This time around, however, the underlying logic for a major merger or mega-acquisition is more compelling. With most agency networks reporting sluggish organic growth after a heady acquisition binge over the past 10 years, shareholders are getting impatient and, perhaps, nervous.

Clients, too, are piling on the pressure. They want a less complex, and more streamlined and transparent, offering from the agencies they work with. This has triggered a return to the full-service model - let's call it Full Service 2.0 - which gives clients the opportunity to buy all their creative and media services under the one roof. Others will want to bring some of these services in-house, where they can regain a degree of control and clarity. While in-housing is still relatively new, there are case studies to back up its effectiveness and, more importantly, how it can save brands money.

For agencies, this will continue to pose challenges. With one eye already fixed on the so-called 'cagencies' like Accenture and Deloitte, and the in-house specialists like Oliver and Firewood Marketing, some larger networks have been scrambling to head off these challenges by merging certain key agency brands or offloading others, in an attempt to streamline and future-proof their businesses.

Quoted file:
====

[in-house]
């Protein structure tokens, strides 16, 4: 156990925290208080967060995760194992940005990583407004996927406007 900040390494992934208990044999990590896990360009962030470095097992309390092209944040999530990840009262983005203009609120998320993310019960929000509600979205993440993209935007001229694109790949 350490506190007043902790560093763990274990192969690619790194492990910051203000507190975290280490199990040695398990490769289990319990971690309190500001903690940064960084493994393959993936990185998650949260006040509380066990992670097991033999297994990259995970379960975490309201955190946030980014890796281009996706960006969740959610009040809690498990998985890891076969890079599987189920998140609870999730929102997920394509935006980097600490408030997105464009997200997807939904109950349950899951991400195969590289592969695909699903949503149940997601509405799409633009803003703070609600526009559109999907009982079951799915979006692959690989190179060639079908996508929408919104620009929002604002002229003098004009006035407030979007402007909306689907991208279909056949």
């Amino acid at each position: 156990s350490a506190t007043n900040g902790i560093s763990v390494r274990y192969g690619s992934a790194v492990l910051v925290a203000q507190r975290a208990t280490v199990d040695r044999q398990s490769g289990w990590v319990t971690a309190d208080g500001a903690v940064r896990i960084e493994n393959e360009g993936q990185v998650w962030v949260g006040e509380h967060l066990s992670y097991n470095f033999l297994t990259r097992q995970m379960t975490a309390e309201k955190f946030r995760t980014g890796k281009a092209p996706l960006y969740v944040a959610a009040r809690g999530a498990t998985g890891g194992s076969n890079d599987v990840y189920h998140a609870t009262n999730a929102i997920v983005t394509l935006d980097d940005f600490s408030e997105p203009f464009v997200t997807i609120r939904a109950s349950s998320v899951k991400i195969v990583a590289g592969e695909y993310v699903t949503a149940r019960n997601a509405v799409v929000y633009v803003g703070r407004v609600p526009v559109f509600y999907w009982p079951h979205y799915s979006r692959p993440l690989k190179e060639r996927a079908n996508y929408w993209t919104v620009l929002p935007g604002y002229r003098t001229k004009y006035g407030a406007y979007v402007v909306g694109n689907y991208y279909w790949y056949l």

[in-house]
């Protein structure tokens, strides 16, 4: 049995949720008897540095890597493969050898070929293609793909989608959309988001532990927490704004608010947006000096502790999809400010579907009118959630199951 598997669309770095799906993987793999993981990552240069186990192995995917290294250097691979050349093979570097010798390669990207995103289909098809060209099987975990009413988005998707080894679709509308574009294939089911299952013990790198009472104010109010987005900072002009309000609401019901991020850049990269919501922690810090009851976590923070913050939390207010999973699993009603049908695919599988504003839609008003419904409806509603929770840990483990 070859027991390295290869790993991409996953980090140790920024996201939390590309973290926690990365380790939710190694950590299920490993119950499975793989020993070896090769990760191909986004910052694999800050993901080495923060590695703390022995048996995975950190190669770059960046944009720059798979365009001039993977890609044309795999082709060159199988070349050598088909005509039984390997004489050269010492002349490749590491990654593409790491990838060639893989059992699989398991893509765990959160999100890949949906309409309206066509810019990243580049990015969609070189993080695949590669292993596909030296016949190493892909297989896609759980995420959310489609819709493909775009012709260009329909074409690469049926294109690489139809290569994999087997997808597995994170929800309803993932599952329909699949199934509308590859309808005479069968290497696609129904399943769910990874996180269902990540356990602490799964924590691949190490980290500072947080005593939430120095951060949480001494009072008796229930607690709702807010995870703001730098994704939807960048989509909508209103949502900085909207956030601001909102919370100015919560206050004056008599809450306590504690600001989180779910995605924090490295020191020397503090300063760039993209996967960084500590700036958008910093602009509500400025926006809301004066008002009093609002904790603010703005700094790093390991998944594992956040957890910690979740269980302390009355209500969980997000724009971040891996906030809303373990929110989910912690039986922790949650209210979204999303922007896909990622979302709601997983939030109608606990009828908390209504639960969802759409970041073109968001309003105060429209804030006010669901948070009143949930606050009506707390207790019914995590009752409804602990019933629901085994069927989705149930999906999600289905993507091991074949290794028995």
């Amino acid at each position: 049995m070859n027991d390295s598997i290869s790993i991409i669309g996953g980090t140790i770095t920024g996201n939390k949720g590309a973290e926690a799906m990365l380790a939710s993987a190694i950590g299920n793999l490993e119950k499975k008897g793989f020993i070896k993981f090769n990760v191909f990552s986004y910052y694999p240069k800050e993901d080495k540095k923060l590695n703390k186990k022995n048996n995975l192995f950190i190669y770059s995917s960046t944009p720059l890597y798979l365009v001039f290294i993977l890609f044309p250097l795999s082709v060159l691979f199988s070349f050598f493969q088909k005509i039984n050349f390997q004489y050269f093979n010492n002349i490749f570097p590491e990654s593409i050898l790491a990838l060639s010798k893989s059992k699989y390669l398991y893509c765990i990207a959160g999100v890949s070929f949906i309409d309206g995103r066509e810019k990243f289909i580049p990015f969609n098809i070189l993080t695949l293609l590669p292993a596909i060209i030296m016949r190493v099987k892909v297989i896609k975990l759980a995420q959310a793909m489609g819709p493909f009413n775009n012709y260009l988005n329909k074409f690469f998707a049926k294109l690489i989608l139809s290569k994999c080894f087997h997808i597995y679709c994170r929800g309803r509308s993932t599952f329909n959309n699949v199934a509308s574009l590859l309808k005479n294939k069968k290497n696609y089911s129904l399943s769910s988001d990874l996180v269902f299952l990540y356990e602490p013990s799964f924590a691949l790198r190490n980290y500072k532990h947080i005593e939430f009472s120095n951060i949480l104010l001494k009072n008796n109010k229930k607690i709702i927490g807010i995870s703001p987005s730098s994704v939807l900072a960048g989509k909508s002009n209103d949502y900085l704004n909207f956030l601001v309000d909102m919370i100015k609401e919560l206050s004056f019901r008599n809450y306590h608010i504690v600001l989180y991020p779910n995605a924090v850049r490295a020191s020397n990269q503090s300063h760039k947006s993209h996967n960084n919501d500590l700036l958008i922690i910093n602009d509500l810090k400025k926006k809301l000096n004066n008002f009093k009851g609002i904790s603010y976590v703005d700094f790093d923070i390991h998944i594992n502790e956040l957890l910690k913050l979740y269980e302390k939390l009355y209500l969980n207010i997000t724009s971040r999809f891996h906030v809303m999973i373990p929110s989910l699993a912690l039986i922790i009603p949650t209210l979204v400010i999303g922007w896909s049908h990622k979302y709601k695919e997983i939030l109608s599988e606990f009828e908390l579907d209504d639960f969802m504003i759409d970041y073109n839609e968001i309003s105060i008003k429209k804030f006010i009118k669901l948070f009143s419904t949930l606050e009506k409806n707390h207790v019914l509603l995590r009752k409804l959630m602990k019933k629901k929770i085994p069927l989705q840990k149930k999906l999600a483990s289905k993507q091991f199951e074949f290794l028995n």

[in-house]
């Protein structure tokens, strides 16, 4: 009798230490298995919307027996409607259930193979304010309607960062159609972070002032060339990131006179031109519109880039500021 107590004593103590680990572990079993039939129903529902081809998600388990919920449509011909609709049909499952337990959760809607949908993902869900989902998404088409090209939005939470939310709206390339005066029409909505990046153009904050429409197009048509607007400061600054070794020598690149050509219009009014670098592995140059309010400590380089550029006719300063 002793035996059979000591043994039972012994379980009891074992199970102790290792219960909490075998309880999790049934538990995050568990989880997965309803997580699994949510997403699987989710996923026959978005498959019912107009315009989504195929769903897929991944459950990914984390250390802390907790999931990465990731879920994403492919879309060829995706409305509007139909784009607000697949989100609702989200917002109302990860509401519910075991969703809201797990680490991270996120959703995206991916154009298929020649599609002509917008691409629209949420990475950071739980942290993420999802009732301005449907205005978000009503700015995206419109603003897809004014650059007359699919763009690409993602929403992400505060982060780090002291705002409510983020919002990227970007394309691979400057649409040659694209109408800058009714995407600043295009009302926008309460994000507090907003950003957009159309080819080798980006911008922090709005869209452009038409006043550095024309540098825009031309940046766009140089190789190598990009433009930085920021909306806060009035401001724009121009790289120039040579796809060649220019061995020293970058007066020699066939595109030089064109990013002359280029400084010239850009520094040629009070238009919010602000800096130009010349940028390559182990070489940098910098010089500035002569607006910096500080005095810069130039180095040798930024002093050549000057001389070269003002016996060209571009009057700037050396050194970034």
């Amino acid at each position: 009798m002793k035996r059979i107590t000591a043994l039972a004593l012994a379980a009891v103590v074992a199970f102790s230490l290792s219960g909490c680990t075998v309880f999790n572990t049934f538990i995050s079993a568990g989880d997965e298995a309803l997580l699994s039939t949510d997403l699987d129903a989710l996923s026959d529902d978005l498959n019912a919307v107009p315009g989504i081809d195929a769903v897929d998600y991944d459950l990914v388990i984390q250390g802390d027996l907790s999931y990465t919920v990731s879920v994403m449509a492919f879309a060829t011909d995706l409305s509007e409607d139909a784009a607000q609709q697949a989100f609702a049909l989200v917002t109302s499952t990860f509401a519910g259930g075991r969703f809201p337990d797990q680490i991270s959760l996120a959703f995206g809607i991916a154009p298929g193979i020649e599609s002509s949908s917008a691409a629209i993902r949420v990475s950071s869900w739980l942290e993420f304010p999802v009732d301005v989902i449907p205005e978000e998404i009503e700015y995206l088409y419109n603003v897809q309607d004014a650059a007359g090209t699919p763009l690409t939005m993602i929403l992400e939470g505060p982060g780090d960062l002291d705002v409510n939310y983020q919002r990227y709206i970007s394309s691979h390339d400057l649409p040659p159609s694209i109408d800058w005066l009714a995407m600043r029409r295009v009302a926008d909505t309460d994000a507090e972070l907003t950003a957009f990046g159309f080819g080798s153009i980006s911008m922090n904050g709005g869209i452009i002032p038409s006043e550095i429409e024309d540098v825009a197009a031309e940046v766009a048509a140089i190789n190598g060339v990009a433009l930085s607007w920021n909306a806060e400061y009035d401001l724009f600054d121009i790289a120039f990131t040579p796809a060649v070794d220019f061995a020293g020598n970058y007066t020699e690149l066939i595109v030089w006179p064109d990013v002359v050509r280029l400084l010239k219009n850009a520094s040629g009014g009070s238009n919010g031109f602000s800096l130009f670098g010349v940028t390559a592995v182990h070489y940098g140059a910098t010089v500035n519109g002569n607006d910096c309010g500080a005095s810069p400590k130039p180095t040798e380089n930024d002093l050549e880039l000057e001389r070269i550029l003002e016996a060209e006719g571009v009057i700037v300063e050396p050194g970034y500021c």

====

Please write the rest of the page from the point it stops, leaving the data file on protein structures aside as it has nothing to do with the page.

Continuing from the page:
WPP, the largest marketing communications business in the world, has retired agency brands like J Walter Thompson, MEC and Maxus, while it has offloaded Kantar to a private equity fund. Expect more of the same.

For the smaller independent agencies, what's happening in the marketing world will have a considerable bearing on how they plan for the future, and whether they remain independent or be tempted to enter the M&A arena. While independence does come with benefits, it also presents challenges, particularly in an increasingly competitive, complex and digital world where the client's needs are changing all the time. In other words, plus ça change, plus c'est la même chose!